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Ultrasoft x-rays provide a unique tool for investigating the intracellular mechanisms of radiation action. Secondary electrons are produced with a well defined energy and a range comparable with that of critical structures in the cell. Copper L characteristic x-rays of weighted average energy of 956 eV interact within the cell, mainly with the oxygen atom, typically producing a photoelectron with energy 424 eV (95%) followed by an Auger electron with an average energy of 505 eV, with a combined continuous slowing down approximation (csda) range of ~40 nm. The attenuation through the cell is similar to that of carbon K x-rays (277 eV, single electron), therefore a useful comparison can be made due to similar dose-averaging factors but different electron configurations (total range, and pairs versus singlets). The production, absorption, dosimetry and biological implications of Cu L x-rays using the Medical Research Council cold cathode source is described extending the number of energies available for study in the ultrasoft region. Design parameters were optimized to overcome the inherently low L-characteristic-to-bremsstrahlung yield ratio. Surface absorbed dose rates of 1 Gy min-1 have been obtained with a bremsstrahlung contamination of less than 0.5%. A confocal microscope was used to make thickness measurements on live cells to allow careful determination of the mean absorbed dose. Survival curves for V79-4 Chinese hamster cells were obtained, showing that Cu L x-rays are substantially more lethal per unit dose than are hard x-rays or χ-rays, with a relative biological effectiveness (RBE) of 1.8. The data are consistent with the hypothesis that clustered damage at the DNA/chromatin level produced by low- energy electrons is biologically more effective.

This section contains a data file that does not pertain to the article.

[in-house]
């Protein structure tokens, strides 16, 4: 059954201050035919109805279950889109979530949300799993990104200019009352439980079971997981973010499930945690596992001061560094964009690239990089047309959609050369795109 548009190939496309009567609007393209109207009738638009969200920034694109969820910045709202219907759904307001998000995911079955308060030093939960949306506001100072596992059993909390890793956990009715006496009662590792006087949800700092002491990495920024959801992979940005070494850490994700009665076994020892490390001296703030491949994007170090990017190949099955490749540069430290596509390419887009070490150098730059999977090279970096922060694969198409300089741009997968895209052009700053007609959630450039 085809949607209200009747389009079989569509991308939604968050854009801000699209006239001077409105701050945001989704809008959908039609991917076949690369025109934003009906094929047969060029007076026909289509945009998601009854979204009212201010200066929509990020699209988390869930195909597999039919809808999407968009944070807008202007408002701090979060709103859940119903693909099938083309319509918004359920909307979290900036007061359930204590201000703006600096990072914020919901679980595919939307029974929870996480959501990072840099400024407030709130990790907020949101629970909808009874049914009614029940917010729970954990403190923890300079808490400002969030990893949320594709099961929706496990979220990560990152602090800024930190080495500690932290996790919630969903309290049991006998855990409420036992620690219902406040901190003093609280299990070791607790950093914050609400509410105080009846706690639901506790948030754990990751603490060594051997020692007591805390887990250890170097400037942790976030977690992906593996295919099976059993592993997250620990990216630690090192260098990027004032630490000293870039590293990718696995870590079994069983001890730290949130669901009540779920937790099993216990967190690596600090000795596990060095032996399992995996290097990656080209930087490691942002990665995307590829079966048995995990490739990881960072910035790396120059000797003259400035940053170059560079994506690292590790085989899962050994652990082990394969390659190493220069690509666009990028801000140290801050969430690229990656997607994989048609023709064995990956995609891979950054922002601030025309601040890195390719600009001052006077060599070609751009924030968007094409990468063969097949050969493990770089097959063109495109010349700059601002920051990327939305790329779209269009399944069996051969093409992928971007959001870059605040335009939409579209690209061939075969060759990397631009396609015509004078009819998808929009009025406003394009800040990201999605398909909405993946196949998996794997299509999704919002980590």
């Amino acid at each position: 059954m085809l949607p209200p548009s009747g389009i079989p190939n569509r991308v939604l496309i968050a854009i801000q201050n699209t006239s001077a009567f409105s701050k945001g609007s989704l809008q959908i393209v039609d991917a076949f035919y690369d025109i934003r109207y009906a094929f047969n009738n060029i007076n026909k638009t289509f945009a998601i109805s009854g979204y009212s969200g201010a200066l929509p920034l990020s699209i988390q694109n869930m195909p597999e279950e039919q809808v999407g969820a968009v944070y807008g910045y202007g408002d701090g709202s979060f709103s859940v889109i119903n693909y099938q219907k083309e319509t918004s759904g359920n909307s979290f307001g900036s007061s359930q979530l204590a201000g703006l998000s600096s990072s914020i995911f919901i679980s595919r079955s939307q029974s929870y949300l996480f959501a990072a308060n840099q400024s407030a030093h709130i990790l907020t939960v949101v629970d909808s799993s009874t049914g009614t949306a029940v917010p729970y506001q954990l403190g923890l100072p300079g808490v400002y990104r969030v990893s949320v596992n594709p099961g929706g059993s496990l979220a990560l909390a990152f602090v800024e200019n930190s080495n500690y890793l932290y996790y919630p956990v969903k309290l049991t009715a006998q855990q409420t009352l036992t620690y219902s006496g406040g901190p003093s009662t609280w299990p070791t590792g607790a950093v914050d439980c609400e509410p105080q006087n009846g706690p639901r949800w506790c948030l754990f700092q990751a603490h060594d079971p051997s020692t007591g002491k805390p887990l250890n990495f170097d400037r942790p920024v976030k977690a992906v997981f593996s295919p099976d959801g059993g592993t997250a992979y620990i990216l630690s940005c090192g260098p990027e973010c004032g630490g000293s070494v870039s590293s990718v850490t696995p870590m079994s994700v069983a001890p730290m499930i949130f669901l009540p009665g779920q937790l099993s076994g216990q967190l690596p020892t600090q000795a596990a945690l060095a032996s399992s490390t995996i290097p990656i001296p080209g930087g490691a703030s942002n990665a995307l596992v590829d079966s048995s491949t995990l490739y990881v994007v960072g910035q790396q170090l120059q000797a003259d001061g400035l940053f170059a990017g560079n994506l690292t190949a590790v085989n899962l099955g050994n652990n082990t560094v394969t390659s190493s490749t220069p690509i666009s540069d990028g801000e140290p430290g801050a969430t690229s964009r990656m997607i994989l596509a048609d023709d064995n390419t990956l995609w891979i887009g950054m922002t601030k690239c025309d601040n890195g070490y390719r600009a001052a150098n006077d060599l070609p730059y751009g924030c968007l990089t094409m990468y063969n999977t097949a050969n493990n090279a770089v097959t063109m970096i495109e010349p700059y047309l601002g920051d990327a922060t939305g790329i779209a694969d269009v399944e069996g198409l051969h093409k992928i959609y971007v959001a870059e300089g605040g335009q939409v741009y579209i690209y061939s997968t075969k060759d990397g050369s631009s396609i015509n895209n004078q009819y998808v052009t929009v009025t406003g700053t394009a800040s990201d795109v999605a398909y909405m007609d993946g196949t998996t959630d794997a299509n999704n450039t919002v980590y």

Original publication




Journal article


Physics in Medicine and Biology

Publication Date





351 - 363